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Lawmakers’ in Washington made progress towards ending the partial government shutdown and increasing the government’s borrowing limits, lifting benchmarks higher. Thursday’s big rally and Friday’s modest gains helped the Dow and the S&P 500 to finish in the green. However, the Nasdaq posted a weekly loss, ending its five consecutive weeks of gains. Meanwhile, consumer sentiment fell to its lowest level in nine months. On the earnings front, two major banks reported quarterly results. All ten sectors of the S&P 500 industry groups finished in the green, led by energy and consumer discretionary stocks.

For a look at the issues currently facing the markets, make sure to read today’s Ahead of Wall Street article        

The Dow Jones Industrial Average (DJI) gained 0.7% to close the day at 15,237.11. The S&P 500 rose 0.6% to finish Friday’s trading session at 1,703.19. The tech-laden Nasdaq Composite Index climbed 0.8% to end at 3,791.87. The fear-gauge CBOE Volatility Index (VIX) declined 4.6% to settle at 15.72. Consolidated volumes on the New York Stock Exchange, American Stock Exchange and Nasdaq were roughly 4.8 billion shares, lower than 2013’s average of 6.0 billion shares. Advancing stocks outnumbered the decliners. For 71% shares that advanced, only 21% declined.

The Dow gained 1.1%, the S&P 500 added 0.8% and the Nasdaq declined 0.4%, over the week. Volatility has increased significantly in the last couple of weeks. At the beginning of the week, benchmarks declined due to concerns over the partial government shutdown and the approaching debt ceiling deadline. But lawmakers showed some progress on Thursday and Friday, lifting the markets sentiment higher. In the coming days, the movement of benchmarks will mostly depend on developments in Washington.

Lawmakers have little time on their hands to negotiate on the debt ceiling issue as the nation will default if the debt limit is not increased to $16.7 trillion by October 17. According to a report from AP, House Republicans were ready to make a fresh deal, ending the partial government shutdown and increasing the government’s borrowing limits in exchange for spending cuts.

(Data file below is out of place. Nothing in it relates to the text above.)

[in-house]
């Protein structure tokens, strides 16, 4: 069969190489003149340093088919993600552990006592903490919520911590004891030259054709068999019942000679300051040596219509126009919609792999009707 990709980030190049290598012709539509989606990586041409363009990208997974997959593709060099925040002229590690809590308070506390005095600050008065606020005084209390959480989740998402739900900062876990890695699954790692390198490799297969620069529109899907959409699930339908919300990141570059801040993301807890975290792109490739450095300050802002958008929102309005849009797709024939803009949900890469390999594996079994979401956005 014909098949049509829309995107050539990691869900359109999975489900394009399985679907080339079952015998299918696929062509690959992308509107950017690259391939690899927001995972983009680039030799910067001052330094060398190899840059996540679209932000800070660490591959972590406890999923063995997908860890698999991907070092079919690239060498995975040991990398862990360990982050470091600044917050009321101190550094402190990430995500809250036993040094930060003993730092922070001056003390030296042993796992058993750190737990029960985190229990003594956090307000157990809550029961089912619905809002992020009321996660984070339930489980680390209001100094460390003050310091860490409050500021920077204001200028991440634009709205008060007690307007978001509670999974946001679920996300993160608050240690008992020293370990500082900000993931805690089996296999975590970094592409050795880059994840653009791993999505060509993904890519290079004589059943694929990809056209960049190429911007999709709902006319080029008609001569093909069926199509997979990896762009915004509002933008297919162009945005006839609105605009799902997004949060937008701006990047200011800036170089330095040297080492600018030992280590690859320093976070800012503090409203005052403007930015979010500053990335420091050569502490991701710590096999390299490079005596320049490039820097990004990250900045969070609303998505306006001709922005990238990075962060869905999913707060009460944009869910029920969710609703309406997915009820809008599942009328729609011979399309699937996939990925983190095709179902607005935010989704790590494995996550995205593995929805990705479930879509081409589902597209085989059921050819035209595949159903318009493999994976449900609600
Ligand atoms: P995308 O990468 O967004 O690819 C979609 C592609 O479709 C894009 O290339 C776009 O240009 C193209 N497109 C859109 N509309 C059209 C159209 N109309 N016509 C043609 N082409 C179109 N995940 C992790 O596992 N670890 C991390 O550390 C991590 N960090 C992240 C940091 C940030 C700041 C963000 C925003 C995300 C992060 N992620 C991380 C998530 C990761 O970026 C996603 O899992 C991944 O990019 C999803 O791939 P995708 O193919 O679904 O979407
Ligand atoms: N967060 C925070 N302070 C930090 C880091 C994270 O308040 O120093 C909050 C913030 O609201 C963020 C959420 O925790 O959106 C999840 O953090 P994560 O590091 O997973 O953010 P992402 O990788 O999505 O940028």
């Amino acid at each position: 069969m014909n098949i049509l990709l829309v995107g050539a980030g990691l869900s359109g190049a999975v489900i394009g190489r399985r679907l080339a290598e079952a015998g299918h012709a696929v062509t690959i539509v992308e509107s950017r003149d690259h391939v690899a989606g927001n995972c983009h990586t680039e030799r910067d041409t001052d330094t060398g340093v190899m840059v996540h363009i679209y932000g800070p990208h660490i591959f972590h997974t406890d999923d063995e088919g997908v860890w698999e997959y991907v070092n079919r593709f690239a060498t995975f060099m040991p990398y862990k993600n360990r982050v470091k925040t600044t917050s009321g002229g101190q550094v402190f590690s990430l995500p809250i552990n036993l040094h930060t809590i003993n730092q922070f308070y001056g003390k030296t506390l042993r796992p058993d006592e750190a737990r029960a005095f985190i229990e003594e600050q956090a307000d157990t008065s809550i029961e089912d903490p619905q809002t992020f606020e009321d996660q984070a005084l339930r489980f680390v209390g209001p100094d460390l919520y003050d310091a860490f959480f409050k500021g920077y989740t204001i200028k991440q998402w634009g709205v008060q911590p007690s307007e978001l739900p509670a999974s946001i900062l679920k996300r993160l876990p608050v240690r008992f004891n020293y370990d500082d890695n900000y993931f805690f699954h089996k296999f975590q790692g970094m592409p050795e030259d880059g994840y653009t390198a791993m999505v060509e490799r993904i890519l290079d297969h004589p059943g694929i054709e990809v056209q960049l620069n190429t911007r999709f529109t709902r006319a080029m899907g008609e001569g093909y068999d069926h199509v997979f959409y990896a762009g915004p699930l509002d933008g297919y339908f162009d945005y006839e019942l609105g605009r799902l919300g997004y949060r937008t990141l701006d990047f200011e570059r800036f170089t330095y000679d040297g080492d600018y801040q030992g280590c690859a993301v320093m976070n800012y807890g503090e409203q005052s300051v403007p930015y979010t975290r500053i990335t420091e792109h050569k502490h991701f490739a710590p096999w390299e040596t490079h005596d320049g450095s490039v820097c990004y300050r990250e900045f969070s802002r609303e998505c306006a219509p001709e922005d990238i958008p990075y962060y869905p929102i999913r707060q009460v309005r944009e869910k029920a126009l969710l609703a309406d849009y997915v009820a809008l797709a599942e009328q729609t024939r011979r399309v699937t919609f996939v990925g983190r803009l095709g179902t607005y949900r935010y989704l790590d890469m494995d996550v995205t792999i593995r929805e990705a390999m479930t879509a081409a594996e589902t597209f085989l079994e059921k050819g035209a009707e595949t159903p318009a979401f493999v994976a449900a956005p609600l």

On the earnings front, banking major JPMorgan Chase & Co (NYSE:JPM) and Wells Fargo & Co (NYSE:WFC) reported quarterly results. JPMorgan reported a rare quarterly loss attributable to $9.2 billion in legal expenses. However, the company still topped the Street’s estimates. On the other hand, Wells Fargo’s third-quarter profits jumped 13% as a fall in revenue from mortgage lending was overshadowed by reduced expenses and a lower number of bad loans. Share of both the companies ended almost flat.

On the home front, the Thomson Reuters/University of Michigan reported consumer sentiment numbers. The preliminary consumer sentiment index fell to 75.2 in September from previous month’s final reading of 77.5. This was marginally below the consensus estimate of 75.6. The consumer sentiment touched a nine-month low due to investor concerns about the partial government shutdown and the approaching debt ceiling deadline.
The energy sector was the biggest gainer among the S&P 500 industry groups and the Energy Select Sector SPDR (XLE) gained 1.2%. Stocks such as Chevron Corporation (NYSE:CVX), Devon Energy Corp (NYSE:DVN), Exxon Mobil Corporation (NYSE:XOM), EOG Resources Inc (NYSE:EOG) and Apache
Corporation (NYSE:APA) added 1.1%, 0.9%, 1.1%, 2.4% and 0.4%, respectively.
The consumer discretionary sector also had a good day and the Consumer Discretionary SPDR (XLY) gained
0.9%. Stocks such as Amazon.com, Inc. (NASDAQ:AMZN), Comcast Corporation (NASDAQ:CMCSA), The
Home Depot, Inc. (NYSE:HD), The Walt Disney Company (NYSE:DIS) and McDonald's Corporation
(NYSE:MCD) increased 1.9%, 1.6%, 1.1%, 1.0% and 0.3%, respectively.

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